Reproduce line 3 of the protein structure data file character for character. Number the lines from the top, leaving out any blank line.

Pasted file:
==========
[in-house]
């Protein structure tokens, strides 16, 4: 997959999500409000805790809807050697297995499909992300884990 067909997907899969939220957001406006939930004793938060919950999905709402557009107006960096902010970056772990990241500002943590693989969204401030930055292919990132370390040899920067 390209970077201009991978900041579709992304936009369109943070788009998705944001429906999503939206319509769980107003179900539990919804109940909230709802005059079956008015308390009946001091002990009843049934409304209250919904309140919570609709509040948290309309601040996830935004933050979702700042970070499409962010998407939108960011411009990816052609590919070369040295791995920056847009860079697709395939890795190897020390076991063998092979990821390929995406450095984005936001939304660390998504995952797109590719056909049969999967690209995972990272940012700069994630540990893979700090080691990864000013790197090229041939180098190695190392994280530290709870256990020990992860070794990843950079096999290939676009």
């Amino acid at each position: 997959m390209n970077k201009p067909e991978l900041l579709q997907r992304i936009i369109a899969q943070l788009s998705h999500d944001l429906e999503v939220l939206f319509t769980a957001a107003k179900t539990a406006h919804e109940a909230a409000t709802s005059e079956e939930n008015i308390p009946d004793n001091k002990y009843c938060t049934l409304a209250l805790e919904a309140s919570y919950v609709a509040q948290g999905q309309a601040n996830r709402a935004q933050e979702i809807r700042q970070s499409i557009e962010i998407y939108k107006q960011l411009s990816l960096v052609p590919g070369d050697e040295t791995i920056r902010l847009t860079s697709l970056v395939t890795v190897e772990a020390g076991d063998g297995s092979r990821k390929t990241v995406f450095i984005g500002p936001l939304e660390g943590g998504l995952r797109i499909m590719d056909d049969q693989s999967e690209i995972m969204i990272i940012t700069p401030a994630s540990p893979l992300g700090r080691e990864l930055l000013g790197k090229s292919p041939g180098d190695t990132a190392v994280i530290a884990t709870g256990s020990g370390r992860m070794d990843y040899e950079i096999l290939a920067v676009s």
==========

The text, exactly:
């Amino acid at each position: 997959m390209n970077k201009p067909e991978l900041l579709q997907r992304i936009i369109a899969q943070l788009s998705h999500d944001l429906e999503v939220l939206f319509t769980a957001a107003k179900t539990a406006h919804e109940a909230a409000t709802s005059e079956e939930n008015i308390p009946d004793n001091k002990y009843c938060t049934l409304a209250l805790e919904a309140s919570y919950v609709a509040q948290g999905q309309a601040n996830r709402a935004q933050e979702i809807r700042q970070s499409i557009e962010i998407y939108k107006q960011l411009s990816l960096v052609p590919g070369d050697e040295t791995i920056r902010l847009t860079s697709l970056v395939t890795v190897e772990a020390g076991d063998g297995s092979r990821k390929t990241v995406f450095i984005g500002p936001l939304e660390g943590g998504l995952r797109i499909m590719d056909d049969q693989s999967e690209i995972m969204i990272i940012t700069p401030a994630s540990p893979l992300g700090r080691e990864l930055l000013g790197k090229s292919p041939g180098d190695t990132a190392v994280i530290a884990t709870g256990s020990g370390r992860m070794d990843y040899e950079i096999l290939a920067v676009s």